A Shadow of Oneself
How your everyday actions create unregulated health data.
Researchers from U-M’s Institute for Healthcare Policy and Innovation (IHPI) recently published a piece in Science about health care data that fall outside the scope of HIPAA regulations. When paired with existing health care information, these data, often collected online, are called “shadow” records. Less regulated than their HIPAA-bound counterparts, shadow records have proven helpful investigative tools for the medical field. But, researchers warn, there are concerns regarding the mishandling and selling of data, such as the potential for insurers to “identify high-cost patients to avoid,” or for targeted marketing strategies to exploit personal information.
Medicine at Michigan spoke to co-authors and IHPI members W. Nicholson Price, J.D., Ph.D., assistant professor of law; and Kayte Spector-Bagdady, J.D., MBioethics, assistant professor of obstetrics and gynecology, and chief of the Research Ethics Service in the Center for Bioethics and Social Sciences in Medicine. Timo Minssen, Dr. jur., a professor of law at the University of Copenhagen; and Margot E. Kaminski, J.D., an associate professor of law at the University of Colorado Law School, were additional co-authors.
What kind of information constitutes a shadow record?
We used the term “shadow health record” to mean a collection of health-related data that exists outside the health system — but that can still provide detailed insight into an individual’s health.
What is the difference between how HIPAA-protected information and shadow record information are gathered?
HIPAA only protects health information gathered by “covered entities,” such as health care providers, plans, or clearinghouses, or their business associates. Shadow record information comes from other sources, such as health or wellness apps, social media posts, or internet searches. It can also come from information that once was covered by HIPAA, but has now become unprotected.
Why isn’t the information in shadow records protected or regulated under HIPAA?
Because almost all of our health data in the United States is protected by method of acquisition, the same piece of data can be regulated completely differently if you gave it to your doctor versus if you plugged it into a health app (like for your wearable fitness device). When the HIPAA Privacy Rule was promulgated in 2000, no one envisioned the massive amounts of health data people would choose to freely share over the internet decades later.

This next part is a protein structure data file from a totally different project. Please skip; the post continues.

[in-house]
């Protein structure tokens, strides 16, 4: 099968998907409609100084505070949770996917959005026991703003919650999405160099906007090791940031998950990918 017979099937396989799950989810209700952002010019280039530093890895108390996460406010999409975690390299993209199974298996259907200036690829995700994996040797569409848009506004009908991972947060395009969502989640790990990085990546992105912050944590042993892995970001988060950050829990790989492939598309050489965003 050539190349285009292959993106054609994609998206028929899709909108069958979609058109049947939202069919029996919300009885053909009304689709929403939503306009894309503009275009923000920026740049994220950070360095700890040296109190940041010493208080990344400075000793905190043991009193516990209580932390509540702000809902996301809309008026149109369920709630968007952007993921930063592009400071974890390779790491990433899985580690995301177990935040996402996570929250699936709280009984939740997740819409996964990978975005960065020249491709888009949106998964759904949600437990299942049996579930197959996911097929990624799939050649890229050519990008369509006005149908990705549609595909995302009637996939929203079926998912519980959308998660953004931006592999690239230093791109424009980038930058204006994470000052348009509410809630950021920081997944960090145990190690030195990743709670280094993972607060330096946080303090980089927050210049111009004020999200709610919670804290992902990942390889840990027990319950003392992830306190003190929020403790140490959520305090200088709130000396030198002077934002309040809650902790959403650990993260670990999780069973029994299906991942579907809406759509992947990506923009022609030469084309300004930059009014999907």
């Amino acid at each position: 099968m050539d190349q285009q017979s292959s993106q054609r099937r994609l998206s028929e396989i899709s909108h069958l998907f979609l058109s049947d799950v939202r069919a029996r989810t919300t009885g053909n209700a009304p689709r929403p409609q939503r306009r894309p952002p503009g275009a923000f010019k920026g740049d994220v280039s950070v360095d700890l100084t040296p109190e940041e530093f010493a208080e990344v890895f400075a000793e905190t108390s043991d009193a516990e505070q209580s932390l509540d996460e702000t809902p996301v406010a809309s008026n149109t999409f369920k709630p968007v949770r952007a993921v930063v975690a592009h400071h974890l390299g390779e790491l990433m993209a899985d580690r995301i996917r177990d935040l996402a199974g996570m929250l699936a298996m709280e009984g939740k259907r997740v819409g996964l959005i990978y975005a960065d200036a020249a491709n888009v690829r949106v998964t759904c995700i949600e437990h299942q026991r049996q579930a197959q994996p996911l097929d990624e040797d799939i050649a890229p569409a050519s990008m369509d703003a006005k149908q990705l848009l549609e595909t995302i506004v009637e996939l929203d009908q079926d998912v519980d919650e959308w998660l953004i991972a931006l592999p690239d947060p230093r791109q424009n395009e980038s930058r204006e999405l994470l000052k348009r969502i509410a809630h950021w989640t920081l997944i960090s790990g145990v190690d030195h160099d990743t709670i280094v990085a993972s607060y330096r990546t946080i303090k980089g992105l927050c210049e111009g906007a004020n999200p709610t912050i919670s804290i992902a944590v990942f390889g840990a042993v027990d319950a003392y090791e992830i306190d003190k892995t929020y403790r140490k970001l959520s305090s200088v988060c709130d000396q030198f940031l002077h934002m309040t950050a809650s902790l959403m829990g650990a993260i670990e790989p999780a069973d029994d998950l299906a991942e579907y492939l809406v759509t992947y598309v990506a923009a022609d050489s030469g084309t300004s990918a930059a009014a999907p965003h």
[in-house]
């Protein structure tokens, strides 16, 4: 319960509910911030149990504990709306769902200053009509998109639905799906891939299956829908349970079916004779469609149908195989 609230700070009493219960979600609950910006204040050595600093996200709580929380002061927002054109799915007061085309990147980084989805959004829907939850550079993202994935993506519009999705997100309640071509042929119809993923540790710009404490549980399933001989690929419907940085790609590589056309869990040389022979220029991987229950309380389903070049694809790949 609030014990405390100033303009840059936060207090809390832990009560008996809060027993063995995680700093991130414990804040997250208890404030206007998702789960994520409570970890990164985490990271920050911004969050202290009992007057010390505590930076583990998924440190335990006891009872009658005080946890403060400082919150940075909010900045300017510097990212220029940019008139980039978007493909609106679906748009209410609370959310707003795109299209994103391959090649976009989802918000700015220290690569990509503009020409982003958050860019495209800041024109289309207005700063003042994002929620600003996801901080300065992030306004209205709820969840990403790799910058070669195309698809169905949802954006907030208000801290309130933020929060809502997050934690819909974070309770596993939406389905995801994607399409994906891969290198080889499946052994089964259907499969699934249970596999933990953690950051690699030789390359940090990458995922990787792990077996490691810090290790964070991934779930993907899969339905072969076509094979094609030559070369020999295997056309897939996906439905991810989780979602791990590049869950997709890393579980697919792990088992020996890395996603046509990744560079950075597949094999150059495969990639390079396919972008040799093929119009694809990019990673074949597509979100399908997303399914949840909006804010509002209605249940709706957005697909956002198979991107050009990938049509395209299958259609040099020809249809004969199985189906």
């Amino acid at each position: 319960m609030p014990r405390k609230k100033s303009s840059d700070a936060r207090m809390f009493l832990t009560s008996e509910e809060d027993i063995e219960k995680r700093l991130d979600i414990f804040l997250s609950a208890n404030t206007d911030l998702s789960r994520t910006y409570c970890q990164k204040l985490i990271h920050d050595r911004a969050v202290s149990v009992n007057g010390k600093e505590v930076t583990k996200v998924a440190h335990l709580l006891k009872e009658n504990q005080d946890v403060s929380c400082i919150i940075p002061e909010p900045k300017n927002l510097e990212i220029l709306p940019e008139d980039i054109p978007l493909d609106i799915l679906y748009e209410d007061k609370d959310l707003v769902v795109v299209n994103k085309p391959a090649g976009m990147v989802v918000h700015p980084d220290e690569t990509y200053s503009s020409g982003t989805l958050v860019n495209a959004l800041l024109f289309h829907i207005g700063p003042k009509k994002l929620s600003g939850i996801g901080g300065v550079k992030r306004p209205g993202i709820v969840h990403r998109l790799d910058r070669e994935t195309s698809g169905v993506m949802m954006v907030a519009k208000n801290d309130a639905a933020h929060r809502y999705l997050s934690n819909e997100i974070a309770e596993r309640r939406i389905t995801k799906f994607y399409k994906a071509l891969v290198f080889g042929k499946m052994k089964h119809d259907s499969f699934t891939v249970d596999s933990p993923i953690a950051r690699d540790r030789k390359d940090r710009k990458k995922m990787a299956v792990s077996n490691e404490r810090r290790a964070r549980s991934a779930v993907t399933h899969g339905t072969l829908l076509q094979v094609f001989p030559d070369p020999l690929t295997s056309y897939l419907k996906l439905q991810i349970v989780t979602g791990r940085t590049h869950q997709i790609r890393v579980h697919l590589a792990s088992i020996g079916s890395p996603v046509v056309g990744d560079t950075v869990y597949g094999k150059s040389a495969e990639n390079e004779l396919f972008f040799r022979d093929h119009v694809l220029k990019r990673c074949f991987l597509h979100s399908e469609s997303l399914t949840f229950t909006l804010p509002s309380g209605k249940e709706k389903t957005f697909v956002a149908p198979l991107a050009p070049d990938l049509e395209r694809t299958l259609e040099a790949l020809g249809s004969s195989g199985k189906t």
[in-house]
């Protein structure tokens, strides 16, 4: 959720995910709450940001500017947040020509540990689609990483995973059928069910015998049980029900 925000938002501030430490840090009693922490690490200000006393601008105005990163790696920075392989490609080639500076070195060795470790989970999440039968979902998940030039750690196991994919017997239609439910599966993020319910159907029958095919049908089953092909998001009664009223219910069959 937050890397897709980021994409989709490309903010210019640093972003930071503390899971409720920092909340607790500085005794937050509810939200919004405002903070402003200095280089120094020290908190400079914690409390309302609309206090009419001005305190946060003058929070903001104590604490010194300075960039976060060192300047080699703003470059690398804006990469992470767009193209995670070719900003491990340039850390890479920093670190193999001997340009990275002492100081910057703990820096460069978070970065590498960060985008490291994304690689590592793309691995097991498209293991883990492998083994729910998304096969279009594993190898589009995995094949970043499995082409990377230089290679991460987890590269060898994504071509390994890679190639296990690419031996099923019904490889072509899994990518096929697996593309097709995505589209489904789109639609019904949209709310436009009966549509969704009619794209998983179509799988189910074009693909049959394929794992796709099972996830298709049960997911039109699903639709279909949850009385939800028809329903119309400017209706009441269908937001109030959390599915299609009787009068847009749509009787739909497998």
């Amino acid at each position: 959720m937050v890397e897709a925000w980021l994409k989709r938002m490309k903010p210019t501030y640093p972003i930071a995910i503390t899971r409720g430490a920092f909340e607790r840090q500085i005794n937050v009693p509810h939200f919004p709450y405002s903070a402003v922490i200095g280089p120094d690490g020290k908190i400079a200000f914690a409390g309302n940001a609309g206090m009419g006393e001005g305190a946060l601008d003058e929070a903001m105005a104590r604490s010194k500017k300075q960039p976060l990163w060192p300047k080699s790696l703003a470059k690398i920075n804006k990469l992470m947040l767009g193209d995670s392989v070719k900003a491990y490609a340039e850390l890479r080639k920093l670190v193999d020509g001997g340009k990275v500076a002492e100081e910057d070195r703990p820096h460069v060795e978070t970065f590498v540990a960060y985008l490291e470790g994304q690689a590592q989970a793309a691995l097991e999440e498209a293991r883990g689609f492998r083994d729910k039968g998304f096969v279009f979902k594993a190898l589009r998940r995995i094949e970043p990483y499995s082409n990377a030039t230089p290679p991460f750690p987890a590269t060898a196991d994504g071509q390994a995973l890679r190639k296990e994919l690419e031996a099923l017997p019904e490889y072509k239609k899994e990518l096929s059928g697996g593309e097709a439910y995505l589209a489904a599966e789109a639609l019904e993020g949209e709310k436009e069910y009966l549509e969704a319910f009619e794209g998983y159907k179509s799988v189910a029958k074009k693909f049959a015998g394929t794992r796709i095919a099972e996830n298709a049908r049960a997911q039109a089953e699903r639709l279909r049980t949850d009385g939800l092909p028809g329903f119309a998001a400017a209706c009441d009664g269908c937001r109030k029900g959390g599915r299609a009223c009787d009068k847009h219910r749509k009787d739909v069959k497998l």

In what ways can shadow records aid research? Conversely, how can that information be misused?
In order to be useful, health data must generally be associated with health factors and variants, and also with outcomes. For example, it would be helpful to understand how certain genetic variants, when compounded by the smog of city living, can lead to asthma and related morbidities and mortalities. The more data we have about people, their lifestyles, health problems, and outcomes, the better we can assess which variants are most likely to affect those outcomes to develop new diagnostic tests or treatment.
Regarding how the information can be misused — it depends on your definition of “misuse.” Traditionally, data ethicists consider misuse to be any use which is not disclosed or consented to. However, we know that often — even when uses are disclosed and people check off that they agree to terms and conditions — people don’t actually read the disclosures and are still upset when they find out about uses of their health data. And a narrower definition of “misuse” might focus on activities that harm or manipulate people (targeting them for unnecessary treatment ads or discriminating against them in hiring), rather than focusing on individual disclosure or consent.